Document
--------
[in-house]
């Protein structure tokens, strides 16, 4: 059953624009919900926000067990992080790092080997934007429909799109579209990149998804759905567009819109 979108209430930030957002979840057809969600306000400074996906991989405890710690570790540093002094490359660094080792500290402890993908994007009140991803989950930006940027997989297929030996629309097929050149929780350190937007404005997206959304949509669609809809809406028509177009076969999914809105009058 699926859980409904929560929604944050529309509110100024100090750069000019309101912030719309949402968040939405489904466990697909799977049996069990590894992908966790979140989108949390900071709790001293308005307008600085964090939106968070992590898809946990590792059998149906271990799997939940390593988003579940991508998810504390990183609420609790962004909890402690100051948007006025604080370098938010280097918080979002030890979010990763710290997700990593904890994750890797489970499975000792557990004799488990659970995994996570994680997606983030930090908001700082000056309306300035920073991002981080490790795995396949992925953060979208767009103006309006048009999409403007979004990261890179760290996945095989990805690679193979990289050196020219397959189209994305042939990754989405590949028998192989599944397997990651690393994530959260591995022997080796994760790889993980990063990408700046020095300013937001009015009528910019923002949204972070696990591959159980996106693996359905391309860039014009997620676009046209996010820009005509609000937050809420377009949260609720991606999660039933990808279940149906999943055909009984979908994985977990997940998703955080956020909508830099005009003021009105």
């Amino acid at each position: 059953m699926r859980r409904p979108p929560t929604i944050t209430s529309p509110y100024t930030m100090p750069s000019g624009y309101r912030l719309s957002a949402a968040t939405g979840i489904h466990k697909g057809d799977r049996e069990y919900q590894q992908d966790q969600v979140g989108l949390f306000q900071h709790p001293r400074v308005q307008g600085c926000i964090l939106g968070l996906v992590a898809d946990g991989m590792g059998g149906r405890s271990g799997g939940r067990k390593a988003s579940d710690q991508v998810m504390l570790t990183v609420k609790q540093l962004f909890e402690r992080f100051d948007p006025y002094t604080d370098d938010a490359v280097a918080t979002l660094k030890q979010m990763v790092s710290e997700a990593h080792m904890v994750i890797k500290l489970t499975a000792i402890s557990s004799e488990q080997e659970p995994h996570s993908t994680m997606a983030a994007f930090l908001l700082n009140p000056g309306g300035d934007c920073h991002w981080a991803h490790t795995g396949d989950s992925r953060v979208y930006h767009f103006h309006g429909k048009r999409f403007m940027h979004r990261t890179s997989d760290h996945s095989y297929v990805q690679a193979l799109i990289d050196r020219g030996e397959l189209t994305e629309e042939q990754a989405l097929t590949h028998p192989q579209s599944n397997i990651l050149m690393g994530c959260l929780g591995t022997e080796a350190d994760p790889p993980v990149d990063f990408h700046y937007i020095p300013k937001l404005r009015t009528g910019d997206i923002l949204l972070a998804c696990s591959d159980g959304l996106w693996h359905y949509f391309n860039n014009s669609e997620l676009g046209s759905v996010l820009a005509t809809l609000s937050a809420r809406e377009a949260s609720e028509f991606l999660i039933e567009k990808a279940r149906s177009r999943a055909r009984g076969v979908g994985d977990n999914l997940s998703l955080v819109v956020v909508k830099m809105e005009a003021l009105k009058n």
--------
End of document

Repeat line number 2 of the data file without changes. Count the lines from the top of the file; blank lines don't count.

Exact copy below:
């Protein structure tokens, strides 16, 4: 059953624009919900926000067990992080790092080997934007429909799109579209990149998804759905567009819109 979108209430930030957002979840057809969600306000400074996906991989405890710690570790540093002094490359660094080792500290402890993908994007009140991803989950930006940027997989297929030996629309097929050149929780350190937007404005997206959304949509669609809809809406028509177009076969999914809105009058 699926859980409904929560929604944050529309509110100024100090750069000019309101912030719309949402968040939405489904466990697909799977049996069990590894992908966790979140989108949390900071709790001293308005307008600085964090939106968070992590898809946990590792059998149906271990799997939940390593988003579940991508998810504390990183609420609790962004909890402690100051948007006025604080370098938010280097918080979002030890979010990763710290997700990593904890994750890797489970499975000792557990004799488990659970995994996570994680997606983030930090908001700082000056309306300035920073991002981080490790795995396949992925953060979208767009103006309006048009999409403007979004990261890179760290996945095989990805690679193979990289050196020219397959189209994305042939990754989405590949028998192989599944397997990651690393994530959260591995022997080796994760790889993980990063990408700046020095300013937001009015009528910019923002949204972070696990591959159980996106693996359905391309860039014009997620676009046209996010820009005509609000937050809420377009949260609720991606999660039933990808279940149906999943055909009984979908994985977990997940998703955080956020909508830099005009003021009105």